The castle complex was rebuilt and renovated after the Second World War. The reconstruction was largely carried out in the style of the time it was built. The roof of the large Remter, preserved from the Middle Ages , burned down in 1959. In 1997 the UNESCO declared the castle complex a world heritage site. The old town was rebuilt with abandonment of the historical floor plan, so that among other things the picturesque arcades of the patrician houses on the market ("Hohen" and "Niederen" arcades) were lost and the historic town hall in the middle of the new two- and three-storey open residential buildings looks out of place. The number of inhabitants grew continuously from 22,500 (1955) to over 38,000.
In October 2008, a mass grave with more than 2,100 dead was found during civil engineering work for a luxury hotel . The exact circumstances of death and who the victims were could not yet be conclusively clarified (as of 2014). However, all victims are attributed to the then German population of Marienburg. On August 14, 2009, all 2116 dead were buried at the German military cemetery in Neumark near Stare Czarnowo with an ecumenical service .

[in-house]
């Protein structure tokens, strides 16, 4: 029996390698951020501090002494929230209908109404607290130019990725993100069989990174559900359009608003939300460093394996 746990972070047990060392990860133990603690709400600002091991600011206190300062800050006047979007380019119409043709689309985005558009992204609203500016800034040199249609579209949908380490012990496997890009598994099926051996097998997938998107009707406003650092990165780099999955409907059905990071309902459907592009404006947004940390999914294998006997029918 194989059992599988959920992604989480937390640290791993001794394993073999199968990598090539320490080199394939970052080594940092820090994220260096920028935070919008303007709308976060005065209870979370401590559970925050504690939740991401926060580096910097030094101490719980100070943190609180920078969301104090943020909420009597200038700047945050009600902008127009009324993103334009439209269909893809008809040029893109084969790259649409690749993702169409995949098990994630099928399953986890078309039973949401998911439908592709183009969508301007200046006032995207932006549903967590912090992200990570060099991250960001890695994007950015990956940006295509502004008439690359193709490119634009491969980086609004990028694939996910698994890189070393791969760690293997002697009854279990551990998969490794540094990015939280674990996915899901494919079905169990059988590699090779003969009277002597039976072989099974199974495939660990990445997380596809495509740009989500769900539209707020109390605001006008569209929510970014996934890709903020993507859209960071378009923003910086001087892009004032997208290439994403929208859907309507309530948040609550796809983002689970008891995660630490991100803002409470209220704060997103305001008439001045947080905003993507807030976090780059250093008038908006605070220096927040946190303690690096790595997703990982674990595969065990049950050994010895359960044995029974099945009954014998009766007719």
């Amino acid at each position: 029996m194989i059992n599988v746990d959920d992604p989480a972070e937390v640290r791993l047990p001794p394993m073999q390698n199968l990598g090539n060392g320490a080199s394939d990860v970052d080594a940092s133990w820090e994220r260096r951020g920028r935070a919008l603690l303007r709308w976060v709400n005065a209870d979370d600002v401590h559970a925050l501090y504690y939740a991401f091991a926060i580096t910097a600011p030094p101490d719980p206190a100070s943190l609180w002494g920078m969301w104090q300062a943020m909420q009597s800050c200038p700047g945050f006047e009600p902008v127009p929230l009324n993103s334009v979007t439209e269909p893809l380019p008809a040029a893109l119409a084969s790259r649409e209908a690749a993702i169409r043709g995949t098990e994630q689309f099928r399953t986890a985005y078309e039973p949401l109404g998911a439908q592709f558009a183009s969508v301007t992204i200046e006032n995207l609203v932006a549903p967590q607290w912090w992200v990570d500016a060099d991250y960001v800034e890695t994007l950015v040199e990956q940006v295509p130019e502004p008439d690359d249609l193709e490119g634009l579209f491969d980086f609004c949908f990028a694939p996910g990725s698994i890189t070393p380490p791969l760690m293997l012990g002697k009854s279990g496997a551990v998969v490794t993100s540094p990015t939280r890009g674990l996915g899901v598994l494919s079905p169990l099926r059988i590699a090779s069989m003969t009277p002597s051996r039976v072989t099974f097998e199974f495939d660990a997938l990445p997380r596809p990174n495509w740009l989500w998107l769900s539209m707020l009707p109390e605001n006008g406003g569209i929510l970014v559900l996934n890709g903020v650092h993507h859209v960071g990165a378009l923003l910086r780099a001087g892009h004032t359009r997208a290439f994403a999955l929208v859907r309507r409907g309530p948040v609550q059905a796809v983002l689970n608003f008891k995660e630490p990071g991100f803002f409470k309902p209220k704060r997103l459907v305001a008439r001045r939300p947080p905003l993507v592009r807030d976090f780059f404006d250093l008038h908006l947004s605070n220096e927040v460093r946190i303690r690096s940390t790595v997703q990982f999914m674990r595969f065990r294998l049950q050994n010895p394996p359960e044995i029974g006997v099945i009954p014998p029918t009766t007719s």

- Population development until 1945
|1783||4,575||without the garrison and civilians belonging to it (12 companies of infantry, 819 people in total)|
|1867||8,219||including 4,875 Evangelicals, 2,873 Catholics, 144 Mennonites and 317 Jews|
|1890||10,279||of which 6,027 Protestants, 3,816 Catholics and 217 Jews|
|1905||13,095||of which 7,739 Protestants, 4,831 Catholics and 165 Jews (97.4% Germans)|
|1925||21,039||thereof 13,039 Evangelicals, 7,731 Catholics, 41 other Christians and 179 Jews|
|1933||25.121||of which 15,444 Protestants, 9,414 Catholics, one other Christian and 133 Jews|
|1939||26,159||15,590 Protestants, 9,689 Catholics, 168 other Christians and 34 Jews|
- Population since 1945
→ Main article: Marienburg (Ordensburg)